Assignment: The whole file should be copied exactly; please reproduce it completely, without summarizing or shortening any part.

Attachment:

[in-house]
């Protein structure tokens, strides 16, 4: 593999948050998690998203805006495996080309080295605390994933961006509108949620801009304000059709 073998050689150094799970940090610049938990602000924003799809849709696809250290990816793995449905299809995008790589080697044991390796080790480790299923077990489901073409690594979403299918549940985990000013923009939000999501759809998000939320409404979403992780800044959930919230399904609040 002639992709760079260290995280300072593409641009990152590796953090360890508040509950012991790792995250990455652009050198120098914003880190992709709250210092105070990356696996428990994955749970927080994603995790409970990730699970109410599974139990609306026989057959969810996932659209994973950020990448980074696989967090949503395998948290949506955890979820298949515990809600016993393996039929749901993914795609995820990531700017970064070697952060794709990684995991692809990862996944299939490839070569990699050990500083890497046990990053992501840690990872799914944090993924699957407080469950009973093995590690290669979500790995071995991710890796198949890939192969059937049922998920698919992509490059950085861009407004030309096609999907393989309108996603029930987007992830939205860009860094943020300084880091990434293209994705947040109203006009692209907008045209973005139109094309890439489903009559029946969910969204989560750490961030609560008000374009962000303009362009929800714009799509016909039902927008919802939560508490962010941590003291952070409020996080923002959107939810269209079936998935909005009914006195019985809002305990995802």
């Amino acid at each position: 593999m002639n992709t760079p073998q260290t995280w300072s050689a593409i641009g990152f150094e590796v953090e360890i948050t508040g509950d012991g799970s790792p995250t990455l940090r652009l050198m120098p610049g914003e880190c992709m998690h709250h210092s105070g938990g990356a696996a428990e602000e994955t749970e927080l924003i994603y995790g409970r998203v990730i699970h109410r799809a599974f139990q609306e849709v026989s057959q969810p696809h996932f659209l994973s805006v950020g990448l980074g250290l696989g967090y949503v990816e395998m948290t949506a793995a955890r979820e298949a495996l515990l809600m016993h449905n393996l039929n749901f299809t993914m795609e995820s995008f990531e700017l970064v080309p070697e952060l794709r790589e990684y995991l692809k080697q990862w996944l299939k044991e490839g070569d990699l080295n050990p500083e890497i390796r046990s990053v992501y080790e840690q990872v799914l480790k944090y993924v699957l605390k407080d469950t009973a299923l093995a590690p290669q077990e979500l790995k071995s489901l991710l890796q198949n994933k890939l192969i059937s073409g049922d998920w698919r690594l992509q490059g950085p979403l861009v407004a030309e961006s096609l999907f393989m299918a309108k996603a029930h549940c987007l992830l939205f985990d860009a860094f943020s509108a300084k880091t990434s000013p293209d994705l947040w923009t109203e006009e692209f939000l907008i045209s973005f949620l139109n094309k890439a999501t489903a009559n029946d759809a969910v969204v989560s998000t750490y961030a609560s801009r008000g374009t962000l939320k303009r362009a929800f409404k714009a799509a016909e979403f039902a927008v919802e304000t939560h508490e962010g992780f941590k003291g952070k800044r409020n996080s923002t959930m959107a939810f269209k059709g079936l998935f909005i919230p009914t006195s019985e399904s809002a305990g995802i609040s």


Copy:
[in-house]
């Protein structure tokens, strides 16, 4: 593999948050998690998203805006495996080309080295605390994933961006509108949620801009304000059709 073998050689150094799970940090610049938990602000924003799809849709696809250290990816793995449905299809995008790589080697044991390796080790480790299923077990489901073409690594979403299918549940985990000013923009939000999501759809998000939320409404979403992780800044959930919230399904609040 002639992709760079260290995280300072593409641009990152590796953090360890508040509950012991790792995250990455652009050198120098914003880190992709709250210092105070990356696996428990994955749970927080994603995790409970990730699970109410599974139990609306026989057959969810996932659209994973950020990448980074696989967090949503395998948290949506955890979820298949515990809600016993393996039929749901993914795609995820990531700017970064070697952060794709990684995991692809990862996944299939490839070569990699050990500083890497046990990053992501840690990872799914944090993924699957407080469950009973093995590690290669979500790995071995991710890796198949890939192969059937049922998920698919992509490059950085861009407004030309096609999907393989309108996603029930987007992830939205860009860094943020300084880091990434293209994705947040109203006009692209907008045209973005139109094309890439489903009559029946969910969204989560750490961030609560008000374009962000303009362009929800714009799509016909039902927008919802939560508490962010941590003291952070409020996080923002959107939810269209079936998935909005009914006195019985809002305990995802």
């Amino acid at each position: 593999m002639n992709t760079p073998q260290t995280w300072s050689a593409i641009g990152f150094e590796v953090e360890i948050t508040g509950d012991g799970s790792p995250t990455l940090r652009l050198m120098p610049g914003e880190c992709m998690h709250h210092s105070g938990g990356a696996a428990e602000e994955t749970e927080l924003i994603y995790g409970r998203v990730i699970h109410r799809a599974f139990q609306e849709v026989s057959q969810p696809h996932f659209l994973s805006v950020g990448l980074g250290l696989g967090y949503v990816e395998m948290t949506a793995a955890r979820e298949a495996l515990l809600m016993h449905n393996l039929n749901f299809t993914m795609e995820s995008f990531e700017l970064v080309p070697e952060l794709r790589e990684y995991l692809k080697q990862w996944l299939k044991e490839g070569d990699l080295n050990p500083e890497i390796r046990s990053v992501y080790e840690q990872v799914l480790k944090y993924v699957l605390k407080d469950t009973a299923l093995a590690p290669q077990e979500l790995k071995s489901l991710l890796q198949n994933k890939l192969i059937s073409g049922d998920w698919r690594l992509q490059g950085p979403l861009v407004a030309e961006s096609l999907f393989m299918a309108k996603a029930h549940c987007l992830l939205f985990d860009a860094f943020s509108a300084k880091t990434s000013p293209d994705l947040w923009t109203e006009e692209f939000l907008i045209s973005f949620l139109n094309k890439a999501t489903a009559n029946d759809a969910v969204v989560s998000t750490y961030a609560s801009r008000g374009t962000l939320k303009r362009a929800f409404k714009a799509a016909e979403f039902a927008v919802e304000t939560h508490e962010g992780f941590k003291g952070k800044r409020n996080s923002t959930m959107a939810f269209k059709g079936l998935f909005i919230p009914t006195s019985e399904s809002a305990g995802i609040s």